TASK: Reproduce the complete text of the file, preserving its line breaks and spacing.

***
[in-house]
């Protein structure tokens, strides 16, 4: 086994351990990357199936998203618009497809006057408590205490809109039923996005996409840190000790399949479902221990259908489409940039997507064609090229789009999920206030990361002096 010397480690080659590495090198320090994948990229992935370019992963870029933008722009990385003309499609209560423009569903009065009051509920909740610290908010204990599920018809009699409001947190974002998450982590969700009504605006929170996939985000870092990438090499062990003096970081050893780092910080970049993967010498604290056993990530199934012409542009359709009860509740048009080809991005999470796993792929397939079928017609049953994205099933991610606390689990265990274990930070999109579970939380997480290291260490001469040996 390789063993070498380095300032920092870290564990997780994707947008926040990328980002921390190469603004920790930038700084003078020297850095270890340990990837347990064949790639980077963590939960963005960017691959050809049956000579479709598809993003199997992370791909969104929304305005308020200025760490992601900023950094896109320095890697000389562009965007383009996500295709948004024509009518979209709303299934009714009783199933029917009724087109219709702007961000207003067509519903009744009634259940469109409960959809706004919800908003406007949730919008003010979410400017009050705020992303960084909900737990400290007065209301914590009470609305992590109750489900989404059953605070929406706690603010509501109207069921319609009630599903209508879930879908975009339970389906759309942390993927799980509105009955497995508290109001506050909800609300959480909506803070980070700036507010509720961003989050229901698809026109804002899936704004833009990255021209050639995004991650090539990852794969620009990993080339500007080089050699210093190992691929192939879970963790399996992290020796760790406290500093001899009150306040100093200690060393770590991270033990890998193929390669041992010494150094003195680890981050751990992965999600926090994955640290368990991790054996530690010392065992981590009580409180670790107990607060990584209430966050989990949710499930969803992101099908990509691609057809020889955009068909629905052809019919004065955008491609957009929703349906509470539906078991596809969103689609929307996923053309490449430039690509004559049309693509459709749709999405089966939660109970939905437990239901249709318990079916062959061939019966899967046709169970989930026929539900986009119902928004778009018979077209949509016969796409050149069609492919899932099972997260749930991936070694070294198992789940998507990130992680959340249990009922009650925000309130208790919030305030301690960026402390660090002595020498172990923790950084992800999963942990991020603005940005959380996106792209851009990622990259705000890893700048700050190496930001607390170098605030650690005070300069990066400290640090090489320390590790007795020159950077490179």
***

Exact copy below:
[in-house]
């Protein structure tokens, strides 16, 4: 086994351990990357199936998203618009497809006057408590205490809109039923996005996409840190000790399949479902221990259908489409940039997507064609090229789009999920206030990361002096 010397480690080659590495090198320090994948990229992935370019992963870029933008722009990385003309499609209560423009569903009065009051509920909740610290908010204990599920018809009699409001947190974002998450982590969700009504605006929170996939985000870092990438090499062990003096970081050893780092910080970049993967010498604290056993990530199934012409542009359709009860509740048009080809991005999470796993792929397939079928017609049953994205099933991610606390689990265990274990930070999109579970939380997480290291260490001469040996 390789063993070498380095300032920092870290564990997780994707947008926040990328980002921390190469603004920790930038700084003078020297850095270890340990990837347990064949790639980077963590939960963005960017691959050809049956000579479709598809993003199997992370791909969104929304305005308020200025760490992601900023950094896109320095890697000389562009965007383009996500295709948004024509009518979209709303299934009714009783199933029917009724087109219709702007961000207003067509519903009744009634259940469109409960959809706004919800908003406007949730919008003010979410400017009050705020992303960084909900737990400290007065209301914590009470609305992590109750489900989404059953605070929406706690603010509501109207069921319609009630599903209508879930879908975009339970389906759309942390993927799980509105009955497995508290109001506050909800609300959480909506803070980070700036507010509720961003989050229901698809026109804002899936704004833009990255021209050639995004991650090539990852794969620009990993080339500007080089050699210093190992691929192939879970963790399996992290020796760790406290500093001899009150306040100093200690060393770590991270033990890998193929390669041992010494150094003195680890981050751990992965999600926090994955640290368990991790054996530690010392065992981590009580409180670790107990607060990584209430966050989990949710499930969803992101099908990509691609057809020889955009068909629905052809019919004065955008491609957009929703349906509470539906078991596809969103689609929307996923053309490449430039690509004559049309693509459709749709999405089966939660109970939905437990239901249709318990079916062959061939019966899967046709169970989930026929539900986009119902928004778009018979077209949509016969796409050149069609492919899932099972997260749930991936070694070294198992789940998507990130992680959340249990009922009650925000309130208790919030305030301690960026402390660090002595020498172990923790950084992800999963942990991020603005940005959380996106792209851009990622990259705000890893700048700050190496930001607390170098605030650690005070300069990066400290640090090489320390590790007795020159950077490179």